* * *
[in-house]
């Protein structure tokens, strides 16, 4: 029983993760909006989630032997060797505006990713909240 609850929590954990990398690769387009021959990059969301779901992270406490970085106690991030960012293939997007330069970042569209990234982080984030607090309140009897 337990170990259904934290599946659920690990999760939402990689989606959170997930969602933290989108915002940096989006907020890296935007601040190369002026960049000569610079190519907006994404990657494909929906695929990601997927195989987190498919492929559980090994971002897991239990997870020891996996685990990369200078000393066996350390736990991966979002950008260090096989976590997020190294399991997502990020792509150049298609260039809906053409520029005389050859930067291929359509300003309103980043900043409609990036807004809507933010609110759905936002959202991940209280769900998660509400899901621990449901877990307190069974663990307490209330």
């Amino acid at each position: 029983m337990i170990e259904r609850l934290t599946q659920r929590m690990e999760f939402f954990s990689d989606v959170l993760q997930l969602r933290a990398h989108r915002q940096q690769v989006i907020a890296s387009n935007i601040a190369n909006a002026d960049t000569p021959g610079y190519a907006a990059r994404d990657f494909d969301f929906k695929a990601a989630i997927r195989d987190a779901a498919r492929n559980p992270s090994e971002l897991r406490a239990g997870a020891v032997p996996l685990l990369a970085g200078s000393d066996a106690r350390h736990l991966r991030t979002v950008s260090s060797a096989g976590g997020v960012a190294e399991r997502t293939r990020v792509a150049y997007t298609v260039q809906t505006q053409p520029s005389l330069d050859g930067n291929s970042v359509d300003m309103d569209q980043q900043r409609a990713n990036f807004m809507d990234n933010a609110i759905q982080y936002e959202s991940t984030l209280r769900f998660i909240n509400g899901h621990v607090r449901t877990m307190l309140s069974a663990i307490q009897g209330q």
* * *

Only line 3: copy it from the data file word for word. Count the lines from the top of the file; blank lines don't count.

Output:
């Amino acid at each position: 029983m337990i170990e259904r609850l934290t599946q659920r929590m690990e999760f939402f954990s990689d989606v959170l993760q997930l969602r933290a990398h989108r915002q940096q690769v989006i907020a890296s387009n935007i601040a190369n909006a002026d960049t000569p021959g610079y190519a907006a990059r994404d990657f494909d969301f929906k695929a990601a989630i997927r195989d987190a779901a498919r492929n559980p992270s090994e971002l897991r406490a239990g997870a020891v032997p996996l685990l990369a970085g200078s000393d066996a106690r350390h736990l991966r991030t979002v950008s260090s060797a096989g976590g997020v960012a190294e399991r997502t293939r990020v792509a150049y997007t298609v260039q809906t505006q053409p520029s005389l330069d050859g930067n291929s970042v359509d300003m309103d569209q980043q900043r409609a990713n990036f807004m809507d990234n933010a609110i759905q982080y936002e959202s991940t984030l209280r769900f998660i909240n509400g899901h621990v607090r449901t877990m307190l309140s069974a663990i307490q009897g209330q």